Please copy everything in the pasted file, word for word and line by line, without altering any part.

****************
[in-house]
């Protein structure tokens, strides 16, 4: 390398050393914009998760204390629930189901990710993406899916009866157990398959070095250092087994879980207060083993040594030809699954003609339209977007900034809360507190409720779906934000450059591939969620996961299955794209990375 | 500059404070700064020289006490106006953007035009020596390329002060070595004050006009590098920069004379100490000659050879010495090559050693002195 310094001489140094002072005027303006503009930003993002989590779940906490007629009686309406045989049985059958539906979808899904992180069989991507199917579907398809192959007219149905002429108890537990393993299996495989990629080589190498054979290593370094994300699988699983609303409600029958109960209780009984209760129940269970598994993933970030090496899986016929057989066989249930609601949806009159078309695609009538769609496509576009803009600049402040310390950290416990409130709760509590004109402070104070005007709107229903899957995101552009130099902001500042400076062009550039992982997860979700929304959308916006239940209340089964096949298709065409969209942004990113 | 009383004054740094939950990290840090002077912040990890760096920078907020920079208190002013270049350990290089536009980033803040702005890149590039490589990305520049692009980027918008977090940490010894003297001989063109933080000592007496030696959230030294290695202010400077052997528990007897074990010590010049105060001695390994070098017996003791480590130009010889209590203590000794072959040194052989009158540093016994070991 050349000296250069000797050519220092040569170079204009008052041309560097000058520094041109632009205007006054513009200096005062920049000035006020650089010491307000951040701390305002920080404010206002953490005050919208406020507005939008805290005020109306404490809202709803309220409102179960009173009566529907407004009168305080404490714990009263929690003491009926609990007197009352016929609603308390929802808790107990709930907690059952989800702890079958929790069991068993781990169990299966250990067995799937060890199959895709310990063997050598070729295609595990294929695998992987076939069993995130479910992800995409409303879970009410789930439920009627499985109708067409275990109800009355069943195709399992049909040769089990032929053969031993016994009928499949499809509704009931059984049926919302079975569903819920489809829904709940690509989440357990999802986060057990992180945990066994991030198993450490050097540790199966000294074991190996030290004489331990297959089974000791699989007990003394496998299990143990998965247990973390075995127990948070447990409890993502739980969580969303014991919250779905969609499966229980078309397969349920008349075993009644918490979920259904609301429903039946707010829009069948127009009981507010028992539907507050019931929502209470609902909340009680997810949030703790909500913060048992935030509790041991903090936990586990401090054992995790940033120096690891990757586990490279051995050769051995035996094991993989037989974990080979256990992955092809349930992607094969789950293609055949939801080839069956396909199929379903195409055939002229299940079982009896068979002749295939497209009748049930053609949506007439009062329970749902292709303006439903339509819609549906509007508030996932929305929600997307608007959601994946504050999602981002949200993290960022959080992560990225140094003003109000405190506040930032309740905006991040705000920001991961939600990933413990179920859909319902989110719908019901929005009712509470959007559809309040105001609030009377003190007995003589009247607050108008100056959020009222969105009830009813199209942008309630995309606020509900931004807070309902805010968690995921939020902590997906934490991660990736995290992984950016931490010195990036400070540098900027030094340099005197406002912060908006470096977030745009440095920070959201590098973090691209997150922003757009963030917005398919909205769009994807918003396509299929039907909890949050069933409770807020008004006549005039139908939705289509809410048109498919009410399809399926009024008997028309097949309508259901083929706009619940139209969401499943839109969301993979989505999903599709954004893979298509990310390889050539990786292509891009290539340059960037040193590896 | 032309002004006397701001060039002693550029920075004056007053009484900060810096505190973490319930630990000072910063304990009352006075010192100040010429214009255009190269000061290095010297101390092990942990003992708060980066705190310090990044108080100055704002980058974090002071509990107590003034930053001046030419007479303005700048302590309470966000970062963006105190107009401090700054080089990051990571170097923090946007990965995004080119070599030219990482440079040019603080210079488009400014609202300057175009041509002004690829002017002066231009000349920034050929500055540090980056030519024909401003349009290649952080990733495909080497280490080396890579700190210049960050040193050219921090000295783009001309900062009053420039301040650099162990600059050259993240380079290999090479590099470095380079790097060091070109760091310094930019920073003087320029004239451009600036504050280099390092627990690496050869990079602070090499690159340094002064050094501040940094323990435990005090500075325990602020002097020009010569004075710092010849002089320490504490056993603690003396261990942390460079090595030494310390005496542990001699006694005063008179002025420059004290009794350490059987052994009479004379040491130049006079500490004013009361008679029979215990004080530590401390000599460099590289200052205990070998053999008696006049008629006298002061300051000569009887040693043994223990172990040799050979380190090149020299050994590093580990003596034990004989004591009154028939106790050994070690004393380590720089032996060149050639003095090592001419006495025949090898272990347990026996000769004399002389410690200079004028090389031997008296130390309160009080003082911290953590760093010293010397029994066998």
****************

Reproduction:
[in-house]
């Protein structure tokens, strides 16, 4: 390398050393914009998760204390629930189901990710993406899916009866157990398959070095250092087994879980207060083993040594030809699954003609339209977007900034809360507190409720779906934000450059591939969620996961299955794209990375 | 500059404070700064020289006490106006953007035009020596390329002060070595004050006009590098920069004379100490000659050879010495090559050693002195 310094001489140094002072005027303006503009930003993002989590779940906490007629009686309406045989049985059958539906979808899904992180069989991507199917579907398809192959007219149905002429108890537990393993299996495989990629080589190498054979290593370094994300699988699983609303409600029958109960209780009984209760129940269970598994993933970030090496899986016929057989066989249930609601949806009159078309695609009538769609496509576009803009600049402040310390950290416990409130709760509590004109402070104070005007709107229903899957995101552009130099902001500042400076062009550039992982997860979700929304959308916006239940209340089964096949298709065409969209942004990113 | 009383004054740094939950990290840090002077912040990890760096920078907020920079208190002013270049350990290089536009980033803040702005890149590039490589990305520049692009980027918008977090940490010894003297001989063109933080000592007496030696959230030294290695202010400077052997528990007897074990010590010049105060001695390994070098017996003791480590130009010889209590203590000794072959040194052989009158540093016994070991 050349000296250069000797050519220092040569170079204009008052041309560097000058520094041109632009205007006054513009200096005062920049000035006020650089010491307000951040701390305002920080404010206002953490005050919208406020507005939008805290005020109306404490809202709803309220409102179960009173009566529907407004009168305080404490714990009263929690003491009926609990007197009352016929609603308390929802808790107990709930907690059952989800702890079958929790069991068993781990169990299966250990067995799937060890199959895709310990063997050598070729295609595990294929695998992987076939069993995130479910992800995409409303879970009410789930439920009627499985109708067409275990109800009355069943195709399992049909040769089990032929053969031993016994009928499949499809509704009931059984049926919302079975569903819920489809829904709940690509989440357990999802986060057990992180945990066994991030198993450490050097540790199966000294074991190996030290004489331990297959089974000791699989007990003394496998299990143990998965247990973390075995127990948070447990409890993502739980969580969303014991919250779905969609499966229980078309397969349920008349075993009644918490979920259904609301429903039946707010829009069948127009009981507010028992539907507050019931929502209470609902909340009680997810949030703790909500913060048992935030509790041991903090936990586990401090054992995790940033120096690891990757586990490279051995050769051995035996094991993989037989974990080979256990992955092809349930992607094969789950293609055949939801080839069956396909199929379903195409055939002229299940079982009896068979002749295939497209009748049930053609949506007439009062329970749902292709303006439903339509819609549906509007508030996932929305929600997307608007959601994946504050999602981002949200993290960022959080992560990225140094003003109000405190506040930032309740905006991040705000920001991961939600990933413990179920859909319902989110719908019901929005009712509470959007559809309040105001609030009377003190007995003589009247607050108008100056959020009222969105009830009813199209942008309630995309606020509900931004807070309902805010968690995921939020902590997906934490991660990736995290992984950016931490010195990036400070540098900027030094340099005197406002912060908006470096977030745009440095920070959201590098973090691209997150922003757009963030917005398919909205769009994807918003396509299929039907909890949050069933409770807020008004006549005039139908939705289509809410048109498919009410399809399926009024008997028309097949309508259901083929706009619940139209969401499943839109969301993979989505999903599709954004893979298509990310390889050539990786292509891009290539340059960037040193590896 | 032309002004006397701001060039002693550029920075004056007053009484900060810096505190973490319930630990000072910063304990009352006075010192100040010429214009255009190269000061290095010297101390092990942990003992708060980066705190310090990044108080100055704002980058974090002071509990107590003034930053001046030419007479303005700048302590309470966000970062963006105190107009401090700054080089990051990571170097923090946007990965995004080119070599030219990482440079040019603080210079488009400014609202300057175009041509002004690829002017002066231009000349920034050929500055540090980056030519024909401003349009290649952080990733495909080497280490080396890579700190210049960050040193050219921090000295783009001309900062009053420039301040650099162990600059050259993240380079290999090479590099470095380079790097060091070109760091310094930019920073003087320029004239451009600036504050280099390092627990690496050869990079602070090499690159340094002064050094501040940094323990435990005090500075325990602020002097020009010569004075710092010849002089320490504490056993603690003396261990942390460079090595030494310390005496542990001699006694005063008179002025420059004290009794350490059987052994009479004379040491130049006079500490004013009361008679029979215990004080530590401390000599460099590289200052205990070998053999008696006049008629006298002061300051000569009887040693043994223990172990040799050979380190090149020299050994590093580990003596034990004989004591009154028939106790050994070690004393380590720089032996060149050639003095090592001419006495025949090898272990347990026996000769004399002389410690200079004028090389031997008296130390309160009080003082911290953590760093010293010397029994066998």